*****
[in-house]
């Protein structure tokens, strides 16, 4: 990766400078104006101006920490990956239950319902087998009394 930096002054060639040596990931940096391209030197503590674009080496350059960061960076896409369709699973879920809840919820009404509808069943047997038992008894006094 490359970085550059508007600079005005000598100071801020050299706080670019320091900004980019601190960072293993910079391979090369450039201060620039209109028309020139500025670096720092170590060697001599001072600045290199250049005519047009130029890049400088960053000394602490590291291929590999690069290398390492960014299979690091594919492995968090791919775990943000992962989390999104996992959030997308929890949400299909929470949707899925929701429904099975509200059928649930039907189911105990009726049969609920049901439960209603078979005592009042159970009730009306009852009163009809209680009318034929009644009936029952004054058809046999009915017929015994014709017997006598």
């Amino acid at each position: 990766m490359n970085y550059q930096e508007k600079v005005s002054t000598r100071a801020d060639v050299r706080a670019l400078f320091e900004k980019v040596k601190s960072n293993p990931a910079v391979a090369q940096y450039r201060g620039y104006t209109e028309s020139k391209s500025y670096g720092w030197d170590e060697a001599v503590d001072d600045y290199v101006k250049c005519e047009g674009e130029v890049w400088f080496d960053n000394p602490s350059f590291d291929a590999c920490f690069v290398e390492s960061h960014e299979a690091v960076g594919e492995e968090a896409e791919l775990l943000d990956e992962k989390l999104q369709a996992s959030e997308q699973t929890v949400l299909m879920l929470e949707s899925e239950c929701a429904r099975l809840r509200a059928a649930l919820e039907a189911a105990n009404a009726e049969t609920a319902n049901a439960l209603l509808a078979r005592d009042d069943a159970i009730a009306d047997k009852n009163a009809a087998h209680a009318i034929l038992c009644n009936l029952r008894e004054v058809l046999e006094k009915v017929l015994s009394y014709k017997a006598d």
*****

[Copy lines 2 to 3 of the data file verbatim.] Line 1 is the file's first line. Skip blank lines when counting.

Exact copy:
């Protein structure tokens, strides 16, 4: 990766400078104006101006920490990956239950319902087998009394 930096002054060639040596990931940096391209030197503590674009080496350059960061960076896409369709699973879920809840919820009404509808069943047997038992008894006094 490359970085550059508007600079005005000598100071801020050299706080670019320091900004980019601190960072293993910079391979090369450039201060620039209109028309020139500025670096720092170590060697001599001072600045290199250049005519047009130029890049400088960053000394602490590291291929590999690069290398390492960014299979690091594919492995968090791919775990943000992962989390999104996992959030997308929890949400299909929470949707899925929701429904099975509200059928649930039907189911105990009726049969609920049901439960209603078979005592009042159970009730009306009852009163009809209680009318034929009644009936029952004054058809046999009915017929015994014709017997006598």
């Amino acid at each position: 990766m490359n970085y550059q930096e508007k600079v005005s002054t000598r100071a801020d060639v050299r706080a670019l400078f320091e900004k980019v040596k601190s960072n293993p990931a910079v391979a090369q940096y450039r201060g620039y104006t209109e028309s020139k391209s500025y670096g720092w030197d170590e060697a001599v503590d001072d600045y290199v101006k250049c005519e047009g674009e130029v890049w400088f080496d960053n000394p602490s350059f590291d291929a590999c920490f690069v290398e390492s960061h960014e299979a690091v960076g594919e492995e968090a896409e791919l775990l943000d990956e992962k989390l999104q369709a996992s959030e997308q699973t929890v949400l299909m879920l929470e949707s899925e239950c929701a429904r099975l809840r509200a059928a649930l919820e039907a189911a105990n009404a009726e049969t609920a319902n049901a439960l209603l509808a078979r005592d009042d069943a159970i009730a009306d047997k009852n009163a009809a087998h209680a009318i034929l038992c009644n009936l029952r008894e004054v058809l046999e006094k009915v017929l015994s009394y014709k017997a006598d």